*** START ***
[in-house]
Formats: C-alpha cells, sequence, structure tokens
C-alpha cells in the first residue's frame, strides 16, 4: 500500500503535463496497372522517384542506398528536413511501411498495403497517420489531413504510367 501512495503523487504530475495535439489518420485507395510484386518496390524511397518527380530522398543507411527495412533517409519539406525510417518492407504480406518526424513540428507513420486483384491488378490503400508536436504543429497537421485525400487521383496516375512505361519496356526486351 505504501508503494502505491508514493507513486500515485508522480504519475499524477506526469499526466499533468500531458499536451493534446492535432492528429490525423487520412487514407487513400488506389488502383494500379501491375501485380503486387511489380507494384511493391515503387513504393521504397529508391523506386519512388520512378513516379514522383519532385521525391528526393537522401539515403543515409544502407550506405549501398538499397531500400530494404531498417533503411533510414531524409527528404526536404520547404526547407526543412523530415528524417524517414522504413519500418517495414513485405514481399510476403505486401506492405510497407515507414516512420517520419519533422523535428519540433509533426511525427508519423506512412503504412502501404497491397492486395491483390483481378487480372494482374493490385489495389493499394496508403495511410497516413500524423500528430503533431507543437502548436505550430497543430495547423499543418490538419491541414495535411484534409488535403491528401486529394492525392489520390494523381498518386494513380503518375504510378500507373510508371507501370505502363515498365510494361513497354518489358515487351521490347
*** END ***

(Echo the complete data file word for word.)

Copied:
[in-house]
Formats: C-alpha cells, sequence, structure tokens
C-alpha cells in the first residue's frame, strides 16, 4: 500500500503535463496497372522517384542506398528536413511501411498495403497517420489531413504510367 501512495503523487504530475495535439489518420485507395510484386518496390524511397518527380530522398543507411527495412533517409519539406525510417518492407504480406518526424513540428507513420486483384491488378490503400508536436504543429497537421485525400487521383496516375512505361519496356526486351 505504501508503494502505491508514493507513486500515485508522480504519475499524477506526469499526466499533468500531458499536451493534446492535432492528429490525423487520412487514407487513400488506389488502383494500379501491375501485380503486387511489380507494384511493391515503387513504393521504397529508391523506386519512388520512378513516379514522383519532385521525391528526393537522401539515403543515409544502407550506405549501398538499397531500400530494404531498417533503411533510414531524409527528404526536404520547404526547407526543412523530415528524417524517414522504413519500418517495414513485405514481399510476403505486401506492405510497407515507414516512420517520419519533422523535428519540433509533426511525427508519423506512412503504412502501404497491397492486395491483390483481378487480372494482374493490385489495389493499394496508403495511410497516413500524423500528430503533431507543437502548436505550430497543430495547423499543418490538419491541414495535411484534409488535403491528401486529394492525392489520390494523381498518386494513380503518375504510378500507373510508371507501370505502363515498365510494361513497354518489358515487351521490347